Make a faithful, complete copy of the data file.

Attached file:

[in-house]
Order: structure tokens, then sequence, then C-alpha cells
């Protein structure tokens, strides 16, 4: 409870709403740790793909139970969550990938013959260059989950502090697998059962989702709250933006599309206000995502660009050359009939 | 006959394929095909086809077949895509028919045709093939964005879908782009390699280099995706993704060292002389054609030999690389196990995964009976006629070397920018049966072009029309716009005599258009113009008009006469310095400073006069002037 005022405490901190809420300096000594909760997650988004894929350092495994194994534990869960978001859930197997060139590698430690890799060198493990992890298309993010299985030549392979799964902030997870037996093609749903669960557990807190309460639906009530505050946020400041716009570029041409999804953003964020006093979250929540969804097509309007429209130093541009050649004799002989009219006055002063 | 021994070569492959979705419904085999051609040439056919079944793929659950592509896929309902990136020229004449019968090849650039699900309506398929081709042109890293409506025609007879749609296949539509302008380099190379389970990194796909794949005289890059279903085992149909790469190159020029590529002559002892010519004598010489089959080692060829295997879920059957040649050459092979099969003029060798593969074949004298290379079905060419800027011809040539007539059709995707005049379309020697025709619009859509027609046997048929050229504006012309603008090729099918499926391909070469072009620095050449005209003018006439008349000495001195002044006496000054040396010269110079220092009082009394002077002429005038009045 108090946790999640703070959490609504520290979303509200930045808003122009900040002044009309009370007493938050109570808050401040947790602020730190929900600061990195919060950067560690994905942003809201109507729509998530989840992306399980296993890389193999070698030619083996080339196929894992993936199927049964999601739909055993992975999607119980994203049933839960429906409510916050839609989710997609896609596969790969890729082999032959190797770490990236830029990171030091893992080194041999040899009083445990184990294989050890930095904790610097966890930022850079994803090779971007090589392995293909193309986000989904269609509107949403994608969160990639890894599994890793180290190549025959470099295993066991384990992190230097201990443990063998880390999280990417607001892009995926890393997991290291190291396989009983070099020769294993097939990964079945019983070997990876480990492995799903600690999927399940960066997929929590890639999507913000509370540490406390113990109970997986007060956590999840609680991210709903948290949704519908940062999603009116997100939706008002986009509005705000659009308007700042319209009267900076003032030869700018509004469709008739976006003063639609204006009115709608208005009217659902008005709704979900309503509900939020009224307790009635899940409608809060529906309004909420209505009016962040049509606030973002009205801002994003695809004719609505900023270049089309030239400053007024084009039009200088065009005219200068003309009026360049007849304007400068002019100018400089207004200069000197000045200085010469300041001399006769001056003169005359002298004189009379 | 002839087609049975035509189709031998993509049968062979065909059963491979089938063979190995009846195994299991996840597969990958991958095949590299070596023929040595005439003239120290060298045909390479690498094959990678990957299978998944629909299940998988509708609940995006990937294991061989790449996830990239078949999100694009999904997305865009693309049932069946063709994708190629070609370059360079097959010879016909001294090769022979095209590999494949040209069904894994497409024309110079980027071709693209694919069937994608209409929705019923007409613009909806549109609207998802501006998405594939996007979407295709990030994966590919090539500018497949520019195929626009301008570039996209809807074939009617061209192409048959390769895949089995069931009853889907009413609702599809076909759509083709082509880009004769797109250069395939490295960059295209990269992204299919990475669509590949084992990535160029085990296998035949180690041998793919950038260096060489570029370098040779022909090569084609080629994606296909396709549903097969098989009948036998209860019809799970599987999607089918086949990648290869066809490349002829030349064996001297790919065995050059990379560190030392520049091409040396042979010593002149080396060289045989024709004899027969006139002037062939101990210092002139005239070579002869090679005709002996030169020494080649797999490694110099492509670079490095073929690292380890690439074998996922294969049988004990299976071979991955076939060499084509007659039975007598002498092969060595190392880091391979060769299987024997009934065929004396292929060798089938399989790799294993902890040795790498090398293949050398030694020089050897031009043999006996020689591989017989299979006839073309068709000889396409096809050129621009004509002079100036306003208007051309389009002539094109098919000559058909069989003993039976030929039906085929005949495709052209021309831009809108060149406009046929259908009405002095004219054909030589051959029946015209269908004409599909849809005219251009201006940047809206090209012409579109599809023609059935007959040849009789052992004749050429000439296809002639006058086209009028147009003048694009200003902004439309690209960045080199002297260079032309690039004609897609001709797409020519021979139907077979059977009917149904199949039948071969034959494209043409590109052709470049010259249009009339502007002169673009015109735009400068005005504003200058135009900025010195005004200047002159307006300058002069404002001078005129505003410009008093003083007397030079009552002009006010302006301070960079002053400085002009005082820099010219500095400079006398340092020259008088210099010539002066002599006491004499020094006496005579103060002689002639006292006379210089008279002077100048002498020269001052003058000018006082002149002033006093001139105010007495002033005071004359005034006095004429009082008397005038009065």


[in-house]
Order: structure tokens, then sequence, then C-alpha cells
């Protein structure tokens, strides 16, 4: 409870709403740790793909139970969550990938013959260059989950502090697998059962989702709250933006599309206000995502660009050359009939 | 006959394929095909086809077949895509028919045709093939964005879908782009390699280099995706993704060292002389054609030999690389196990995964009976006629070397920018049966072009029309716009005599258009113009008009006469310095400073006069002037 005022405490901190809420300096000594909760997650988004894929350092495994194994534990869960978001859930197997060139590698430690890799060198493990992890298309993010299985030549392979799964902030997870037996093609749903669960557990807190309460639906009530505050946020400041716009570029041409999804953003964020006093979250929540969804097509309007429209130093541009050649004799002989009219006055002063 | 021994070569492959979705419904085999051609040439056919079944793929659950592509896929309902990136020229004449019968090849650039699900309506398929081709042109890293409506025609007879749609296949539509302008380099190379389970990194796909794949005289890059279903085992149909790469190159020029590529002559002892010519004598010489089959080692060829295997879920059957040649050459092979099969003029060798593969074949004298290379079905060419800027011809040539007539059709995707005049379309020697025709619009859509027609046997048929050229504006012309603008090729099918499926391909070469072009620095050449005209003018006439008349000495001195002044006496000054040396010269110079220092009082009394002077002429005038009045 108090946790999640703070959490609504520290979303509200930045808003122009900040002044009309009370007493938050109570808050401040947790602020730190929900600061990195919060950067560690994905942003809201109507729509998530989840992306399980296993890389193999070698030619083996080339196929894992993936199927049964999601739909055993992975999607119980994203049933839960429906409510916050839609989710997609896609596969790969890729082999032959190797770490990236830029990171030091893992080194041999040899009083445990184990294989050890930095904790610097966890930022850079994803090779971007090589392995293909193309986000989904269609509107949403994608969160990639890894599994890793180290190549025959470099295993066991384990992190230097201990443990063998880390999280990417607001892009995926890393997991290291190291396989009983070099020769294993097939990964079945019983070997990876480990492995799903600690999927399940960066997929929590890639999507913000509370540490406390113990109970997986007060956590999840609680991210709903948290949704519908940062999603009116997100939706008002986009509005705000659009308007700042319209009267900076003032030869700018509004469709008739976006003063639609204006009115709608208005009217659902008005709704979900309503509900939020009224307790009635899940409608809060529906309004909420209505009016962040049509606030973002009205801002994003695809004719609505900023270049089309030239400053007024084009039009200088065009005219200068003309009026360049007849304007400068002019100018400089207004200069000197000045200085010469300041001399006769001056003169005359002298004189009379 | 002839087609049975035509189709031998993509049968062979065909059963491979089938063979190995009846195994299991996840597969990958991958095949590299070596023929040595005439003239120290060298045909390479690498094959990678990957299978998944629909299940998988509708609940995006990937294991061989790449996830990239078949999100694009999904997305865009693309049932069946063709994708190629070609370059360079097959010879016909001294090769022979095209590999494949040209069904894994497409024309110079980027071709693209694919069937994608209409929705019923007409613009909806549109609207998802501006998405594939996007979407295709990030994966590919090539500018497949520019195929626009301008570039996209809807074939009617061209192409048959390769895949089995069931009853889907009413609702599809076909759509083709082509880009004769797109250069395939490295960059295209990269992204299919990475669509590949084992990535160029085990296998035949180690041998793919950038260096060489570029370098040779022909090569084609080629994606296909396709549903097969098989009948036998209860019809799970599987999607089918086949990648290869066809490349002829030349064996001297790919065995050059990379560190030392520049091409040396042979010593002149080396060289045989024709004899027969006139002037062939101990210092002139005239070579002869090679005709002996030169020494080649797999490694110099492509670079490095073929690292380890690439074998996922294969049988004990299976071979991955076939060499084509007659039975007598002498092969060595190392880091391979060769299987024997009934065929004396292929060798089938399989790799294993902890040795790498090398293949050398030694020089050897031009043999006996020689591989017989299979006839073309068709000889396409096809050129621009004509002079100036306003208007051309389009002539094109098919000559058909069989003993039976030929039906085929005949495709052209021309831009809108060149406009046929259908009405002095004219054909030589051959029946015209269908004409599909849809005219251009201006940047809206090209012409579109599809023609059935007959040849009789052992004749050429000439296809002639006058086209009028147009003048694009200003902004439309690209960045080199002297260079032309690039004609897609001709797409020519021979139907077979059977009917149904199949039948071969034959494209043409590109052709470049010259249009009339502007002169673009015109735009400068005005504003200058135009900025010195005004200047002159307006300058002069404002001078005129505003410009008093003083007397030079009552002009006010302006301070960079002053400085002009005082820099010219500095400079006398340092020259008088210099010539002066002599006491004499020094006496005579103060002689002639006292006379210089008279002077100048002498020269001052003058000018006082002149002033006093001139105010007495002033005071004359005034006095004429009082008397005038009065």